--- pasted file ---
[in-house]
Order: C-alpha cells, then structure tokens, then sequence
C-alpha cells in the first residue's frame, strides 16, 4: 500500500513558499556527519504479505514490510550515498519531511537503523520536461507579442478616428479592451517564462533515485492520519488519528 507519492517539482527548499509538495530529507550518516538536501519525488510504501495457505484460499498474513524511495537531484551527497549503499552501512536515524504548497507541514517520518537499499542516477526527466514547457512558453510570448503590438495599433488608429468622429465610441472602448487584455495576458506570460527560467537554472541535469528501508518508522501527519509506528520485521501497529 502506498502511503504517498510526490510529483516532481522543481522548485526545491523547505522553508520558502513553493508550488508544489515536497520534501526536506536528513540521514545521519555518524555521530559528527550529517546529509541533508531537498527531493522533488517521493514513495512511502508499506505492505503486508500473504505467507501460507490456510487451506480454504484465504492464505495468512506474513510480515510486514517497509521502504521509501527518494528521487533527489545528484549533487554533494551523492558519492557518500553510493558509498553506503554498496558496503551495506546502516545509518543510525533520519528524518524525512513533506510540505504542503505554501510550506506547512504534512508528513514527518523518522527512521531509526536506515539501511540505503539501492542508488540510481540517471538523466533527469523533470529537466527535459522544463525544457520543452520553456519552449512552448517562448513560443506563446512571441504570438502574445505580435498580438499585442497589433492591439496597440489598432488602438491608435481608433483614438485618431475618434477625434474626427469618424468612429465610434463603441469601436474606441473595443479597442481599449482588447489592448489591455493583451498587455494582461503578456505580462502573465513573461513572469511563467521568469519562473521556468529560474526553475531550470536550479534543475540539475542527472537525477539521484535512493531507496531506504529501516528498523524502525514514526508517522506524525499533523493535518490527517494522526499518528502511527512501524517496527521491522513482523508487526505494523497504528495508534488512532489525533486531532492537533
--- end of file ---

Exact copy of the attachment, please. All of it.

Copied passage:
[in-house]
Order: C-alpha cells, then structure tokens, then sequence
C-alpha cells in the first residue's frame, strides 16, 4: 500500500513558499556527519504479505514490510550515498519531511537503523520536461507579442478616428479592451517564462533515485492520519488519528 507519492517539482527548499509538495530529507550518516538536501519525488510504501495457505484460499498474513524511495537531484551527497549503499552501512536515524504548497507541514517520518537499499542516477526527466514547457512558453510570448503590438495599433488608429468622429465610441472602448487584455495576458506570460527560467537554472541535469528501508518508522501527519509506528520485521501497529 502506498502511503504517498510526490510529483516532481522543481522548485526545491523547505522553508520558502513553493508550488508544489515536497520534501526536506536528513540521514545521519555518524555521530559528527550529517546529509541533508531537498527531493522533488517521493514513495512511502508499506505492505503486508500473504505467507501460507490456510487451506480454504484465504492464505495468512506474513510480515510486514517497509521502504521509501527518494528521487533527489545528484549533487554533494551523492558519492557518500553510493558509498553506503554498496558496503551495506546502516545509518543510525533520519528524518524525512513533506510540505504542503505554501510550506506547512504534512508528513514527518523518522527512521531509526536506515539501511540505503539501492542508488540510481540517471538523466533527469523533470529537466527535459522544463525544457520543452520553456519552449512552448517562448513560443506563446512571441504570438502574445505580435498580438499585442497589433492591439496597440489598432488602438491608435481608433483614438485618431475618434477625434474626427469618424468612429465610434463603441469601436474606441473595443479597442481599449482588447489592448489591455493583451498587455494582461503578456505580462502573465513573461513572469511563467521568469519562473521556468529560474526553475531550470536550479534543475540539475542527472537525477539521484535512493531507496531506504529501516528498523524502525514514526508517522506524525499533523493535518490527517494522526499518528502511527512501524517496527521491522513482523508487526505494523497504528495508534488512532489525533486531532492537533